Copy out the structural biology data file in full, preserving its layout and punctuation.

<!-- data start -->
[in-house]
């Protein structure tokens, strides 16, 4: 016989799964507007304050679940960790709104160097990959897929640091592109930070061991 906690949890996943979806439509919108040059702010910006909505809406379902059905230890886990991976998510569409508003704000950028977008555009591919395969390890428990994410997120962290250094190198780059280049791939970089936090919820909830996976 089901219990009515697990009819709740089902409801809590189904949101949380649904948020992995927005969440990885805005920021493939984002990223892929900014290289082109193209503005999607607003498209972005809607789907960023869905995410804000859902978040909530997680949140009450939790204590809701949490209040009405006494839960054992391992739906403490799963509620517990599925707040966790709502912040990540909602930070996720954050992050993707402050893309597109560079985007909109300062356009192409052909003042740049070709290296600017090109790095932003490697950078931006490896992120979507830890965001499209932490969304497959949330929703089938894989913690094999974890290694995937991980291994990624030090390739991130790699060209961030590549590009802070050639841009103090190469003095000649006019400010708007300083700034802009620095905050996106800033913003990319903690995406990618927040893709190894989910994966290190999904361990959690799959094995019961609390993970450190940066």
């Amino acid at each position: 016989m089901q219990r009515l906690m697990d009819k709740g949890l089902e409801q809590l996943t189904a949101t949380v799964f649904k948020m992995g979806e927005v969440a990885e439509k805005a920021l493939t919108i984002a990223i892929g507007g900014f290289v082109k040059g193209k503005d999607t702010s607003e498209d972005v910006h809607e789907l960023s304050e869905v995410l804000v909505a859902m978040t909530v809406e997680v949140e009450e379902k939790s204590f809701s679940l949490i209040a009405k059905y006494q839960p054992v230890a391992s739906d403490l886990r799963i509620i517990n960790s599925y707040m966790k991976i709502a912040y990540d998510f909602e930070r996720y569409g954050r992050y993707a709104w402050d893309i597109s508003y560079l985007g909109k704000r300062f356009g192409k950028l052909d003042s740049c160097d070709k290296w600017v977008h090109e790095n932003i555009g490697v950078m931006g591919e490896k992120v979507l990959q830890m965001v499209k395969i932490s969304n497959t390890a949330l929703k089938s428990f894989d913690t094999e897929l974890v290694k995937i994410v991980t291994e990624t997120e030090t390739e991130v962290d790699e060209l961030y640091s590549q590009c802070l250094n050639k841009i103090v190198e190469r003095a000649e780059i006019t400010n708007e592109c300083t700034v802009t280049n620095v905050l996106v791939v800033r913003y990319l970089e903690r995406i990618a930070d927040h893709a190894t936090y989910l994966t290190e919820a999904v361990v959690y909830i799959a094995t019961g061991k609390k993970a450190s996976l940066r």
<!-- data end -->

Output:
[in-house]
């Protein structure tokens, strides 16, 4: 016989799964507007304050679940960790709104160097990959897929640091592109930070061991 906690949890996943979806439509919108040059702010910006909505809406379902059905230890886990991976998510569409508003704000950028977008555009591919395969390890428990994410997120962290250094190198780059280049791939970089936090919820909830996976 089901219990009515697990009819709740089902409801809590189904949101949380649904948020992995927005969440990885805005920021493939984002990223892929900014290289082109193209503005999607607003498209972005809607789907960023869905995410804000859902978040909530997680949140009450939790204590809701949490209040009405006494839960054992391992739906403490799963509620517990599925707040966790709502912040990540909602930070996720954050992050993707402050893309597109560079985007909109300062356009192409052909003042740049070709290296600017090109790095932003490697950078931006490896992120979507830890965001499209932490969304497959949330929703089938894989913690094999974890290694995937991980291994990624030090390739991130790699060209961030590549590009802070050639841009103090190469003095000649006019400010708007300083700034802009620095905050996106800033913003990319903690995406990618927040893709190894989910994966290190999904361990959690799959094995019961609390993970450190940066």
């Amino acid at each position: 016989m089901q219990r009515l906690m697990d009819k709740g949890l089902e409801q809590l996943t189904a949101t949380v799964f649904k948020m992995g979806e927005v969440a990885e439509k805005a920021l493939t919108i984002a990223i892929g507007g900014f290289v082109k040059g193209k503005d999607t702010s607003e498209d972005v910006h809607e789907l960023s304050e869905v995410l804000v909505a859902m978040t909530v809406e997680v949140e009450e379902k939790s204590f809701s679940l949490i209040a009405k059905y006494q839960p054992v230890a391992s739906d403490l886990r799963i509620i517990n960790s599925y707040m966790k991976i709502a912040y990540d998510f909602e930070r996720y569409g954050r992050y993707a709104w402050d893309i597109s508003y560079l985007g909109k704000r300062f356009g192409k950028l052909d003042s740049c160097d070709k290296w600017v977008h090109e790095n932003i555009g490697v950078m931006g591919e490896k992120v979507l990959q830890m965001v499209k395969i932490s969304n497959t390890a949330l929703k089938s428990f894989d913690t094999e897929l974890v290694k995937i994410v991980t291994e990624t997120e030090t390739e991130v962290d790699e060209l961030y640091s590549q590009c802070l250094n050639k841009i103090v190198e190469r003095a000649e780059i006019t400010n708007e592109c300083t700034v802009t280049n620095v905050l996106v791939v800033r913003y990319l970089e903690r995406i990618a930070d927040h893709a190894t936090y989910l994966t290190e919820a999904v361990v959690y909830i799959a094995t019961g061991k609390k993970a450190s996976l940066r």